2. The Parisians have embraced the sneaker! Yes! You can wear sneakers and not instantly look like a tourist! (Note: these are mostly hipster style low tennies, not the giant fluff balls most Americans wear, but still, sneakers. Yay.)
  3. Bring a photo of yourself to buy a week Metro pass. (They had a photo booth, but that was both more expensive than bringing one and broken.)
  4. The day you do not carry your umbrella it will rain on you.
  5. We over-packed. I knew we had. But just a little. I had two pairs of clean socks, two pairs of clean undies, a clean t-shirt and an undershirt and slip that I never used (I brought layers in case it got cold… it didn’t.) But having a washing machine in the apartment meant I could’ve packed even less. Memo for next time.

I’m glad I kept a journal as we went. My purse worked well. It was great having a home base and not needing to carry much with us each day. Also our apartment felt like it was in a real neighborhood… it felt like we got a real taste of Parisian life this time. I had a huge list of things to do and see, and we accomplished it all! Well done, team. 🙂 I was worried early on that we wouldn’t. I shouldn’t’ve been but… I worry. Once we started checking things off I relaxed and really started to enjoy the vacation.

Notable findings:

1. St. Denis – the Merovingian crypt wasn’t much to view, and no additional information on Aregunde or her neighbors, but big surprise they had a huge collection of funerary statues; especially 14th century. Many pictures of 14th century hairdos for me. 🙂 Well worth the ride out to the end of the number 13 Metro! Also Marie Antoinette is buried there (and a bunch of other French monarchs.)

2. The Archeology Museum in St. Germain-en-Laye was lovely. Apparently the museum is only half open in the morning, and the other half in the afternoon. Lucky for us we got there when we did! We had enough time to thoroughly go through the first half, then get a lovely lunch in St. Germain-en-Laye, and finish with the second half. Plus there was a beautiful garden next to the museum, bonus! Alas, not much on textiles, but plenty of Merovingian finds to oggle anyway!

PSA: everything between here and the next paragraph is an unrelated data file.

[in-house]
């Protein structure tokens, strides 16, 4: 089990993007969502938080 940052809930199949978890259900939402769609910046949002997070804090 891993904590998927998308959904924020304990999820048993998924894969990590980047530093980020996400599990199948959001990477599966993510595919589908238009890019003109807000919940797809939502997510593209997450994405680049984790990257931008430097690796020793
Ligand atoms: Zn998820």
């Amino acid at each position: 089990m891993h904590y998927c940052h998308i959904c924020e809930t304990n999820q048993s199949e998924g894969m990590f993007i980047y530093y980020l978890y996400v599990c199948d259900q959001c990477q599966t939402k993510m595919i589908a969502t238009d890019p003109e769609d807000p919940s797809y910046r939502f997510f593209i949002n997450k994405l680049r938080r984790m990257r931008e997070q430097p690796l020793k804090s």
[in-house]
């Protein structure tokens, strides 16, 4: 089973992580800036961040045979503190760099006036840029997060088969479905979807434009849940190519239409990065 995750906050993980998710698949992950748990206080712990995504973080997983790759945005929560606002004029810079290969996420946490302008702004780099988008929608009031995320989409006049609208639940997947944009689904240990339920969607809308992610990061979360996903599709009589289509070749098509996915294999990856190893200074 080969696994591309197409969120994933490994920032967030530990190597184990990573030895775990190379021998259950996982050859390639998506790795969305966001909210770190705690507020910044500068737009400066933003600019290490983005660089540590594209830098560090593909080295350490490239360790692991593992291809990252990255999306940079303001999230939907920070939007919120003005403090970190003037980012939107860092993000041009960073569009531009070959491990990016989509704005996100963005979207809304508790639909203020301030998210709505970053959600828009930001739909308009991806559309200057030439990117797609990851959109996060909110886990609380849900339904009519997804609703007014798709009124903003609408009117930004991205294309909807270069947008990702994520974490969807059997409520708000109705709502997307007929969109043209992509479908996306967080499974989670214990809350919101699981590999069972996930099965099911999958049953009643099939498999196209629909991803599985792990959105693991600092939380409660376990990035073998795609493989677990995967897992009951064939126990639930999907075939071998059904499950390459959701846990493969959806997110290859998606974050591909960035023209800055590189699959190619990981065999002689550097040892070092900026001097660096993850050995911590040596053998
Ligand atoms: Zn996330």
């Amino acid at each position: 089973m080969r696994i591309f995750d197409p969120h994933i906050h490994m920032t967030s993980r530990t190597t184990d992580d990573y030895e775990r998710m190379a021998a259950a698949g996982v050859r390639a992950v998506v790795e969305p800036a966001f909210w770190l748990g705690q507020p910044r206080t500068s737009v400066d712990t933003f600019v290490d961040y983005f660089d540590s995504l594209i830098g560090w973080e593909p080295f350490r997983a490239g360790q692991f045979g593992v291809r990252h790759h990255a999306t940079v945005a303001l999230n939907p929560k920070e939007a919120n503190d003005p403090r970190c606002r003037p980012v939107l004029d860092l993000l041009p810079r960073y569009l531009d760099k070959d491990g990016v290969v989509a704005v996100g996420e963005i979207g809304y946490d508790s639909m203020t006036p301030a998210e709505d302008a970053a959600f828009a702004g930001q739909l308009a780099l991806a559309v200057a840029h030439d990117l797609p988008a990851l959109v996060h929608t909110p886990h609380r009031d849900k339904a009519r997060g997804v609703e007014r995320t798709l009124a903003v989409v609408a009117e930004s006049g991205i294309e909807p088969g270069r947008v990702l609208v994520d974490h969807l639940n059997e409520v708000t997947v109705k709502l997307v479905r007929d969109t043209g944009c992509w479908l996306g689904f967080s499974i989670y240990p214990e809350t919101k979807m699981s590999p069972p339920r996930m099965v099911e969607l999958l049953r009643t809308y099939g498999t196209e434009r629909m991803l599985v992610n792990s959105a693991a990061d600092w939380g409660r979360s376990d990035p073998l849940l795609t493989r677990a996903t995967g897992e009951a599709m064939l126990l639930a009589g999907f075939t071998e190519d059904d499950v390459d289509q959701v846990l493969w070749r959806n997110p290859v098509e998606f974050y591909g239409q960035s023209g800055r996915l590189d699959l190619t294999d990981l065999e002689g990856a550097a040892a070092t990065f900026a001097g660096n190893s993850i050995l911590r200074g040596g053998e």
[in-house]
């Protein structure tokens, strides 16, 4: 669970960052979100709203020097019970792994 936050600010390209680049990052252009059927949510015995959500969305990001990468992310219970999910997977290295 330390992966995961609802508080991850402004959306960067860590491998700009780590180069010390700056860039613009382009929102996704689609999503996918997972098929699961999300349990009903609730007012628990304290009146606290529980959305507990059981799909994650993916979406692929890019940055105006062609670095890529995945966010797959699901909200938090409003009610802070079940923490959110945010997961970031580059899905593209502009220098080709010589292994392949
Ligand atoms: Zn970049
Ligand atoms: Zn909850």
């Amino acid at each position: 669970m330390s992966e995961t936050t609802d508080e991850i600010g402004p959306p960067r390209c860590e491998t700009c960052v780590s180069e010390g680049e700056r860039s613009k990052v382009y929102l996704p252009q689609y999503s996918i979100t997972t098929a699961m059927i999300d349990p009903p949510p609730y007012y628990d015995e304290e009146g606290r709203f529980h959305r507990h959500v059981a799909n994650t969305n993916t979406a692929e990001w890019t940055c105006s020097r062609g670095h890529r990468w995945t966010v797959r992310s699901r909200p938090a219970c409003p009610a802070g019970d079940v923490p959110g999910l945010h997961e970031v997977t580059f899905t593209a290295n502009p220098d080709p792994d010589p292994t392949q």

3. The Musee de l’Armee… wow, so much armour! Would have been good to have longer there. Better to have taken notes while I took photos instead of just hurriedly taking pictures of the labels between shots of armour.  Still, got a lot of fodder for my research. Mmmm, gauntlets. (I took about 217 photos of gauntlets. Dude.)

4. Loved the Musee d’Orsay. My Dad has to go back to Paris now, he must go to this museum! heh. Well, we’ll see what he says after he sees the photos anyway.

5. There is a great pastry shop by the Solferino Metro stop (near the Orsay) Best lunch of the trip. 🙂 Also really love the sandwich shop by the St. Michel Metro stop. Very glad I got my Parisian hot dog. (Dude, it’s a toasted baguette with melted French cheese and strong Dijon mustard! Who cares how good the dog itself is, that was awesome!!! BEST HOT DOG EVER.)




One of my Facebook friends posted in praise of the dandelion and children gathering bouquets of them because they just knew they were beautiful, not that they were weeds. It was a lovely sentiment, but it triggered for me a sad memory.

It was when we lived in Willoughby Hills, so I was maybe five years old. I’m not sure. As many young girls are, I was eager to please the adults in my life and sought approval. My twin sister Marie was the more rebellious one; she was the instigator of misbehavior and fun more often than more cowardly me. It was a beautiful sunny day and our yard was filled with yellow blooms. I can almost hear the hum of bees in my memory and smell that green, dandelion scent. I loved my mom, and I wanted to show her by gathering a big bouquet of the beautiful yellow flowers! I carefully picked only the biggest and fluffiest, most beautiful… and when the bouquet was so big that I could barely hold it I took it triumphantly into the house to give to my mom.  I expected joy and praise, for them to be put into a vase of water to be admired for days.

How devastated I was when her reaction was “Yuck! Get those weeds out of the house!”

I ran, or maybe I was pushed, out of the house in tears. I was also confused. It didn’t make sense that they were yucky weeds… I could see they were not! It was a moment where my faith could have been shattered and I could have listened to her… but I held firm.  And still I hold to my defiance in praise of the dandelion.

In a way, it was the day I learned my mother could be wrong about something.

Life · Uncategorized

Weekend Update

Originally I’d wanted to go to an event this weekend, it was about a 5 hour drive which made the husband reluctant… then he had a bad cough all week soooooooooo… we stayed home.

It was LOVELY. Doing ‘nothing’ is great! We did go out to Mentor on Saturday to buy a reliquary pendant (I have one which has one of our Honor cat’s teeth and some of her fur in it. We needed a new one for Glory. We found one the same size and style as Honor’s at Michael’s.)  Strangely made it through the craft store without any other whim purchases, how odd. Oh wait, hubby did buy a clip-on birdie in the floral aisle, so there, all is right with the world.
While we were in that part of town, we stopped by the Union Eye Care; I’ve not had an eye appointment or new glasses since the Union Eye Care near us closed. I figured, better make an appointment or I’m never getting it done… and bonus; they had an open appointment that afternoon! So hubby and I hung out for a bit looking at glasses, I got my exam, and picked out a new pair. Woot. New glasses coming soon. Go me.